UC Berkeley Chancellor Carol Christ responds to shootings in Gilroy, El Paso, Dayton

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UC Berkeley Chancellor Carol Christ publicly responded to the events surrounding the recent shootings in Gilroy, California; El Paso, Texas; and Dayton, Ohio, in a Monday statement.

In her response, Christ mourned the victims of the three shootings, offered condolences to those affected and advocated for the UC Berkeley community to stand together against discrimination and gun violence.

“We cannot and must not, turn a blind eye to emerging evidence suggesting that at least one of these despicable acts was motivated by hatred and loathing for immigrants,” Christ said in the statement. “Now, more than ever, we must demand concrete steps to remove weapons of war from our midst. … We must unite and confront with determination and resolve the forces of hatred, intolerance and division.”

The “hatred and loathing for immigrants” that Christ mentions acts as a reference to the four-page manifesto against immigration that was published online by the El Paso suspect before he killed 22 people in a Walmart on Saturday. The manifesto targeted Latinx people and included a clause claiming the attack was in response to a “Hispanic invasion of Texas.”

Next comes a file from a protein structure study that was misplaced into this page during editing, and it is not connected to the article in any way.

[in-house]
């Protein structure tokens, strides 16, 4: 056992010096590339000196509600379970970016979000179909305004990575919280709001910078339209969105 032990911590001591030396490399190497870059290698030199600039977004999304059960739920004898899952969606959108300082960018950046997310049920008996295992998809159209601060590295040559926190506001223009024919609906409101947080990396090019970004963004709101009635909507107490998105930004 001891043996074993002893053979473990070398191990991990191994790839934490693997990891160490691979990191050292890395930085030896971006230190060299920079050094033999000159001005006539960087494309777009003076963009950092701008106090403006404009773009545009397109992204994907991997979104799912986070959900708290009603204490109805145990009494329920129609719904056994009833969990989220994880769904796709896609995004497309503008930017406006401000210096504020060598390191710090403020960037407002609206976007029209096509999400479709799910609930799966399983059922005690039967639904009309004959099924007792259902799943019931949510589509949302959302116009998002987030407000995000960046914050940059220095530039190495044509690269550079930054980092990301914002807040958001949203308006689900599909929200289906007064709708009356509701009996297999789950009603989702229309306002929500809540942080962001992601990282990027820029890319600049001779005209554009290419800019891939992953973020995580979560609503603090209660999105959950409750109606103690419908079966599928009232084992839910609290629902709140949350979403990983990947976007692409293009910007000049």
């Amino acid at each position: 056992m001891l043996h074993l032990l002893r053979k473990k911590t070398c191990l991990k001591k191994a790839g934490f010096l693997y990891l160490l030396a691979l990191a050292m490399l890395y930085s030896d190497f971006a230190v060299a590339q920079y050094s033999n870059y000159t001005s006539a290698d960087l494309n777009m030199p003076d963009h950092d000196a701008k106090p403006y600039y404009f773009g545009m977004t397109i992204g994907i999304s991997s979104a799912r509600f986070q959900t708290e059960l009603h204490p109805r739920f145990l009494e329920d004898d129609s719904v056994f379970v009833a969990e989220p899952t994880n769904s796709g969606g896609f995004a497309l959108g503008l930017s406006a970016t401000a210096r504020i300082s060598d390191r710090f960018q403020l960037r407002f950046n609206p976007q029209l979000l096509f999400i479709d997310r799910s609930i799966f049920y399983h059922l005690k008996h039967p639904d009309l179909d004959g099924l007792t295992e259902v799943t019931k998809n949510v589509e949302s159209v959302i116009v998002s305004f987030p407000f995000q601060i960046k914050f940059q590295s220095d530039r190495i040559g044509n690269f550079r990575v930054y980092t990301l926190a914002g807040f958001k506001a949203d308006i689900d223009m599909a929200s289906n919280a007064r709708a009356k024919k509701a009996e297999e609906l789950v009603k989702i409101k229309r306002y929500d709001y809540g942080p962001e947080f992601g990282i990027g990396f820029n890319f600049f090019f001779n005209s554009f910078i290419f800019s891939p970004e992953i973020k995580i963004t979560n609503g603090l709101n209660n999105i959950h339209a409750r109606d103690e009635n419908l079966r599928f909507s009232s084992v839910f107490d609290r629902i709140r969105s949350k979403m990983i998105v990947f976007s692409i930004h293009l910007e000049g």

Christ also upheld UC Berkeley’s Principles of Community in her statement, stating that students on campus must “unite in support of each other.” These principles include eliminating discrimination and hate from campus, ensuring freedom of speech for the campus’s varied communities and actively addressing issues in the local and global communities.

As for California’s enforcement of gun laws for colleges and universities, there are already “very strict laws about guns on campuses,” according to UC Berkeley spokesperson Dan Mogulof. In 2017, after the California State Assembly passed AB 424, an extension of the federal Gun-Free School Zones Act, the state of California prohibited guns on any college or university campus.

UC Berkeley sophomore Minjoo Kim shared her perspective on the shootings and California gun laws.

“These shooting events honestly make me scared that something like this is going to happen on campus, although I’m glad that California is enforcing stricter gun laws for universities,” Kim said.

Kim also stated that she found the Gilroy Garlic Festival shooting “shocking” because she never expected any shootings to be so close to San Francisco, one of the most politically liberal cities in the United States.

Christ recommended that students affected by the shootings reach out to the dean of students at [email protected] for help navigating campus resources such as counseling. Faculty and staff affected, she said in the statement, can make use of the Employee Assistance program.

“Now, more than ever, we must as a campus community unite in support of each other, and our Principles of Community, in order to embrace and model the values we share and hold dear,” Christ said in the statement.

Contact Selena Liu at [email protected].